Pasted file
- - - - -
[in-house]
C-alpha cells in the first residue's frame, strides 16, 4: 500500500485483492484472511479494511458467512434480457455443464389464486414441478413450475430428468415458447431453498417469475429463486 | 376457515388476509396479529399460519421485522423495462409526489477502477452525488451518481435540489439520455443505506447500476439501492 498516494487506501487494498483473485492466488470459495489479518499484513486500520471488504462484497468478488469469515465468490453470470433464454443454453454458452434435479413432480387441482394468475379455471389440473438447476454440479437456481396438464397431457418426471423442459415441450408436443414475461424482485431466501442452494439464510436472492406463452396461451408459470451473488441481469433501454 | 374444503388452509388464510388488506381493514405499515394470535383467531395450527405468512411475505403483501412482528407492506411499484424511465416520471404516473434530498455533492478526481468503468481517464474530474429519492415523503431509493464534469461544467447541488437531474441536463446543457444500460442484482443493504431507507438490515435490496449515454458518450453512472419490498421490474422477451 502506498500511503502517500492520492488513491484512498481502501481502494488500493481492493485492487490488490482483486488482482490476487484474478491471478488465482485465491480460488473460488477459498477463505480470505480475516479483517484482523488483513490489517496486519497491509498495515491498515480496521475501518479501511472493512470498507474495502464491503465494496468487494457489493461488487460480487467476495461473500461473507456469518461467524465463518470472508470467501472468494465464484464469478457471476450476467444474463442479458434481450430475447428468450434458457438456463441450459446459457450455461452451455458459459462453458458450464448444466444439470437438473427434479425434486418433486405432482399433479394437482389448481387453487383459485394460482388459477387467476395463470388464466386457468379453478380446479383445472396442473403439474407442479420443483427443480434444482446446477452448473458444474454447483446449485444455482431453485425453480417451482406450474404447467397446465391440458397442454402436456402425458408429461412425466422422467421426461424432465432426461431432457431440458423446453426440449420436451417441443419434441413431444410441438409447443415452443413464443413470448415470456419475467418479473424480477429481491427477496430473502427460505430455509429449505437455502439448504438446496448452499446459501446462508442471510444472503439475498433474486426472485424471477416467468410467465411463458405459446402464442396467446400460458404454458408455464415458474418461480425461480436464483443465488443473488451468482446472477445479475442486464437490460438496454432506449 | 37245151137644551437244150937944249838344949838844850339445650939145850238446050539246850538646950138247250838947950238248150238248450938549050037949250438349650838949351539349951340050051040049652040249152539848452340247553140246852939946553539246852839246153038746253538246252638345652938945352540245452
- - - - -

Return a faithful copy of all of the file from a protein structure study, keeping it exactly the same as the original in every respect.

[in-house]
C-alpha cells in the first residue's frame, strides 16, 4: 500500500485483492484472511479494511458467512434480457455443464389464486414441478413450475430428468415458447431453498417469475429463486 | 376457515388476509396479529399460519421485522423495462409526489477502477452525488451518481435540489439520455443505506447500476439501492 498516494487506501487494498483473485492466488470459495489479518499484513486500520471488504462484497468478488469469515465468490453470470433464454443454453454458452434435479413432480387441482394468475379455471389440473438447476454440479437456481396438464397431457418426471423442459415441450408436443414475461424482485431466501442452494439464510436472492406463452396461451408459470451473488441481469433501454 | 374444503388452509388464510388488506381493514405499515394470535383467531395450527405468512411475505403483501412482528407492506411499484424511465416520471404516473434530498455533492478526481468503468481517464474530474429519492415523503431509493464534469461544467447541488437531474441536463446543457444500460442484482443493504431507507438490515435490496449515454458518450453512472419490498421490474422477451 502506498500511503502517500492520492488513491484512498481502501481502494488500493481492493485492487490488490482483486488482482490476487484474478491471478488465482485465491480460488473460488477459498477463505480470505480475516479483517484482523488483513490489517496486519497491509498495515491498515480496521475501518479501511472493512470498507474495502464491503465494496468487494457489493461488487460480487467476495461473500461473507456469518461467524465463518470472508470467501472468494465464484464469478457471476450476467444474463442479458434481450430475447428468450434458457438456463441450459446459457450455461452451455458459459462453458458450464448444466444439470437438473427434479425434486418433486405432482399433479394437482389448481387453487383459485394460482388459477387467476395463470388464466386457468379453478380446479383445472396442473403439474407442479420443483427443480434444482446446477452448473458444474454447483446449485444455482431453485425453480417451482406450474404447467397446465391440458397442454402436456402425458408429461412425466422422467421426461424432465432426461431432457431440458423446453426440449420436451417441443419434441413431444410441438409447443415452443413464443413470448415470456419475467418479473424480477429481491427477496430473502427460505430455509429449505437455502439448504438446496448452499446459501446462508442471510444472503439475498433474486426472485424471477416467468410467465411463458405459446402464442396467446400460458404454458408455464415458474418461480425461480436464483443465488443473488451468482446472477445479475442486464437490460438496454432506449 | 37245151137644551437244150937944249838344949838844850339445650939145850238446050539246850538646950138247250838947950238248150238248450938549050037949250438349650838949351539349951340050051040049652040249152539848452340247553140246852939946553539246852839246153038746253538246252638345652938945352540245452